Some stories that I share in these blog posts relate very closely to me and part of my story. It is a point of connection that I feel and the lessons that it drives home for me is the meat of what I write about here. But some stories it is hard for me to wrap my head around. Like the story of Mikie Mahtook, outfielder for the Tampa Bay Rays. The Rays drafted him in the first round of the 2011 draft. He made his MLB debut on April 10, 2015 and has played in 170 MLB games at the time of this writing. Mahtook has known some success in baseball – first team All-American at LSU where he was also a member of their College World Series championship team. But for Mahtook, life at LSU was bittersweet. You see LSU is where his father played college football in the early 1980’s. But as you can read in this article from The Alabama Baptist, tragedy struck in 1994 when Mikie’s dad Michael died of Cardiac Arrest at the age of 32. Mikie was 4 years old. The article continues, sharing how this hardship brought the rest of the Mahtook clan to a stronger relationship with Christ. He says “I wouldn’t be the person I am without [Jesus]. I’ve gone through a lot of heartache. If you don’t have [God] to help you out, it makes it that much harder to get through it.”
The result has been a close knit family, a growing relationship with Christ and an opportunity to give back. He has started the Mahtook foundation which raises money for and spreads awareness of heart disease. Check out the website here. He also plays the game of baseball passionately and with a purpose. He says “I think He put me here to influence other people positively by the way I play, by the person I am and the stage I am on.”
Here are my takeaways from Mahtook’s story
1- A story redeemed free of bitterness. – I really like the story of Ruth in the Bible. It is a great love story that demonstrates the concept of “redeeming” Boaz goes to amazing lengths as the “Kinsman Redeemer” which is one that comes to the aid of a relative in need. He helps Ruth and Naomi who are in need after the deaths of Naomi’s husband and 2 sons leaves her alone and poor. Boaz agrees to marry Ruth and a bi-product of their marriage is their great grandson – King David. It is also an early example of what Christ does for us, coming to our rescue to save us from the trouble sin has brought to our life. But early on in the story, before the happy ending can be imagined, Naomi only sees the negative of her situation. In Ruth 1.20-21, we read “Don’t call me Naomi,” she responded. “Instead, call me Mara (bitter), for the Almighty has made life very bitter for me. I went away full, but the Lord has brought me home empty. Why call me Naomi when the Lord has caused me to suffer and the Almighty has sent such tragedy upon me?” She had allowed her bitterness to take over. This is easy to do. There are lots of things that can make us bitter. From hardships like losing someone to troubles at work to people being mean to us, it can be easy to let bitterness define you like Naomi did. She had lost sight of what God could do. But God shows up anyway and redeems her story through Boaz and Ruth. With Mahtook’s story, there is also lots of room for bitterness. But in the articles that I read, there was no sense of that. Instead, there has been a happy ending. He and his family are close to God and to each other. He is not allowing bitterness to define him, but rather sees the opportunities that he has been given to share his story and the importance God has played in his life. Great lesson for all of us to stop and take inventory of God’s work in and around us. There is no room for bitterness when we fill our hearts with gratitude for all God has done.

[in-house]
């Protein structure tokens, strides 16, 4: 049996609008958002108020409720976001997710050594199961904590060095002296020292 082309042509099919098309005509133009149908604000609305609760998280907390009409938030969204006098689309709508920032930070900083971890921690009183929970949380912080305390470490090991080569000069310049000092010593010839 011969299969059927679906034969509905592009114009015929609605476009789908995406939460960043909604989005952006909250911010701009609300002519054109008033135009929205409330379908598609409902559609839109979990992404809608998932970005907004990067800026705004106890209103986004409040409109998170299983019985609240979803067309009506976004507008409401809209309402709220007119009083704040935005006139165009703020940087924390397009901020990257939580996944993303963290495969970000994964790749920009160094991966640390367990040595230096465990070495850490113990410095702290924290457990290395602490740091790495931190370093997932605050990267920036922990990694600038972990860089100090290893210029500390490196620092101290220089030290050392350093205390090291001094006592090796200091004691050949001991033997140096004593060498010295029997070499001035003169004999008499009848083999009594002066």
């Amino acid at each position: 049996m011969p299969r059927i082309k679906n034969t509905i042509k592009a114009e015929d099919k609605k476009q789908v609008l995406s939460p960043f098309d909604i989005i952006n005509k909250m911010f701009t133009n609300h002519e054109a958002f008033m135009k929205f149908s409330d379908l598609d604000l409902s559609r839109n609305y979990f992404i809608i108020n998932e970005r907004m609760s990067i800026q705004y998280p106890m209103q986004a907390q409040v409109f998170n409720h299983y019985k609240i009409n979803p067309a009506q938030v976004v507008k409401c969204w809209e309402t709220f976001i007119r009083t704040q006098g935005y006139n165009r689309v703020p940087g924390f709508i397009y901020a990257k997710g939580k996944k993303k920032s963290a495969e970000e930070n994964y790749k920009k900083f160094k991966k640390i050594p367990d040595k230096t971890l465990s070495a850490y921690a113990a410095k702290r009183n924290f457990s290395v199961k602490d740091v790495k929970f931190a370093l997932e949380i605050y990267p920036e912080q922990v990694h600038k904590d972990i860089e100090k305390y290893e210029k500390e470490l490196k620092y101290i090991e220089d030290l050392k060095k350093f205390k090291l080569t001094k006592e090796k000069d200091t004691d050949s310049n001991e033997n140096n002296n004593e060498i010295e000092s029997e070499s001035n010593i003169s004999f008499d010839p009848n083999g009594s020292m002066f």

2- Influencing people positively – Mahtook says that he believes God has placed him to “influence other people positively.” As Christians, that is the best that we can hope for. We have so many opportunities to communicate with people that may not share our beliefs. Unfortunately, Christians have a reputation of being negative and looking down on others judgmentally. Don’t mis-read this, we cannot compromise the truth of God’s Word, but we can be cautious in how we present those truths to those who have never encountered our God. We need to remember, like the story of Ruth, that all stories can be redeemed. I like to compare us to a coupon. By ourselves, we are worthless, many coupons say “no cash value” or something like that on them. The only way that they gain value is when they are redeemed. That is our story, too. We are worthless on our own, searching in vain for purpose for our life and coming up empty. We try to fill ourselves up with all kinds of things and none of them, apart from Jesus, give us any satisfaction. But when God shows that He value our life by redeeming it and giving it purpose, we honor Him by sharing the value that He has given us and that he offers to others too. We can be positive influences to those around us when we share the story of our redemption.